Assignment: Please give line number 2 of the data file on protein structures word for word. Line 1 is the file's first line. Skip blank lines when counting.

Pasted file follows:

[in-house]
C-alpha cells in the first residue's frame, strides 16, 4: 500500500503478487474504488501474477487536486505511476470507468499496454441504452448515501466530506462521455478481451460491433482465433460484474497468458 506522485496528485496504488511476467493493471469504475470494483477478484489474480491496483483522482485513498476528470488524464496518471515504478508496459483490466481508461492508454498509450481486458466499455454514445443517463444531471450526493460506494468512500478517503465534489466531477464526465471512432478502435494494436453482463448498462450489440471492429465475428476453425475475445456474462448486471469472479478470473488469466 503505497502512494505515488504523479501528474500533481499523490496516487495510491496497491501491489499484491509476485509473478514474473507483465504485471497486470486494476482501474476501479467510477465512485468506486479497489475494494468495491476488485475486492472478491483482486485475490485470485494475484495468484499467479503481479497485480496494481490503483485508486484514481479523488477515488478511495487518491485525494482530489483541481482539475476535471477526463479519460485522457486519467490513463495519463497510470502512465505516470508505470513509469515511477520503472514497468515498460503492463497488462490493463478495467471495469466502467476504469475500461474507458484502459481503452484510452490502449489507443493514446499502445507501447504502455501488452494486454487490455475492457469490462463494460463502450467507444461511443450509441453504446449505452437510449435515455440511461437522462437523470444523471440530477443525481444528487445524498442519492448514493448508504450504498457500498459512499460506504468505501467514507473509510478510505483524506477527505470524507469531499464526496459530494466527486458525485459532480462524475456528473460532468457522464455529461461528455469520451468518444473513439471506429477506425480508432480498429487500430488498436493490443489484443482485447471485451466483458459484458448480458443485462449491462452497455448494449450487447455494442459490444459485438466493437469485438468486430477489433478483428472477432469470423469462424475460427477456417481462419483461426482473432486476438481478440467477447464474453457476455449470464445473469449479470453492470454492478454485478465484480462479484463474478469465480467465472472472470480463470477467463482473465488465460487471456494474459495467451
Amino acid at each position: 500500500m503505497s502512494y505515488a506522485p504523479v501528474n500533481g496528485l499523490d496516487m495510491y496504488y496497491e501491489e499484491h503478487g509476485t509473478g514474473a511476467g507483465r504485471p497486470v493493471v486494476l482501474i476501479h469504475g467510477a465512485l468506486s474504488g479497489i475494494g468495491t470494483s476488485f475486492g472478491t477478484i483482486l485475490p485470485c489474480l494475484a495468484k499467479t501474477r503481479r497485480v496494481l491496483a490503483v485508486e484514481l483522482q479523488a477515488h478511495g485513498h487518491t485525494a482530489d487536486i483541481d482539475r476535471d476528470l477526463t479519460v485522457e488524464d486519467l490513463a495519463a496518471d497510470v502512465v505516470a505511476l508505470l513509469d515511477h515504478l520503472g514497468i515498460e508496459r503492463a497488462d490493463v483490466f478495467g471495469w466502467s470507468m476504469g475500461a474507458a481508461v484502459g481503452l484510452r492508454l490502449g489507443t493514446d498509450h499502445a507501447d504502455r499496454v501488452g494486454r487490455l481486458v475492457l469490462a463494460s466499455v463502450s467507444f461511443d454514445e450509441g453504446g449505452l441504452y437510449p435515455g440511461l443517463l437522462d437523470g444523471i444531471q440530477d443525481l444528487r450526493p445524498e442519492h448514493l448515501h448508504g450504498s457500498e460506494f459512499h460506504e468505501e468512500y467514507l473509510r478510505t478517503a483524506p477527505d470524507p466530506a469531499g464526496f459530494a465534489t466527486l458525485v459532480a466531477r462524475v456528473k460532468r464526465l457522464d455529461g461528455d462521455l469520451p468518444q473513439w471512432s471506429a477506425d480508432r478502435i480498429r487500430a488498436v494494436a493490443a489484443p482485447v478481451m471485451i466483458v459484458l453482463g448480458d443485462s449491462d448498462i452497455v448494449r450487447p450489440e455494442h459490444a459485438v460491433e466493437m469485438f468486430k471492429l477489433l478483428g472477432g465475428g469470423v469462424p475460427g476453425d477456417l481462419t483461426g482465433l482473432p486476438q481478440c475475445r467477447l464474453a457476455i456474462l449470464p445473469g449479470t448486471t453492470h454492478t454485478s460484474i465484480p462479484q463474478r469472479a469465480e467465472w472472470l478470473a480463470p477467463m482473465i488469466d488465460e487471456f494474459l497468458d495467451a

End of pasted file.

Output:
C-alpha cells in the first residue's frame, strides 16, 4: 500500500503478487474504488501474477487536486505511476470507468499496454441504452448515501466530506462521455478481451460491433482465433460484474497468458 506522485496528485496504488511476467493493471469504475470494483477478484489474480491496483483522482485513498476528470488524464496518471515504478508496459483490466481508461492508454498509450481486458466499455454514445443517463444531471450526493460506494468512500478517503465534489466531477464526465471512432478502435494494436453482463448498462450489440471492429465475428476453425475475445456474462448486471469472479478470473488469466 503505497502512494505515488504523479501528474500533481499523490496516487495510491496497491501491489499484491509476485509473478514474473507483465504485471497486470486494476482501474476501479467510477465512485468506486479497489475494494468495491476488485475486492472478491483482486485475490485470485494475484495468484499467479503481479497485480496494481490503483485508486484514481479523488477515488478511495487518491485525494482530489483541481482539475476535471477526463479519460485522457486519467490513463495519463497510470502512465505516470508505470513509469515511477520503472514497468515498460503492463497488462490493463478495467471495469466502467476504469475500461474507458484502459481503452484510452490502449489507443493514446499502445507501447504502455501488452494486454487490455475492457469490462463494460463502450467507444461511443450509441453504446449505452437510449435515455440511461437522462437523470444523471440530477443525481444528487445524498442519492448514493448508504450504498457500498459512499460506504468505501467514507473509510478510505483524506477527505470524507469531499464526496459530494466527486458525485459532480462524475456528473460532468457522464455529461461528455469520451468518444473513439471506429477506425480508432480498429487500430488498436493490443489484443482485447471485451466483458459484458448480458443485462449491462452497455448494449450487447455494442459490444459485438466493437469485438468486430477489433478483428472477432469470423469462424475460427477456417481462419483461426482473432486476438481478440467477447464474453457476455449470464445473469449479470453492470454492478454485478465484480462479484463474478469465480467465472472472470480463470477467463482473465488465460487471456494474459495467451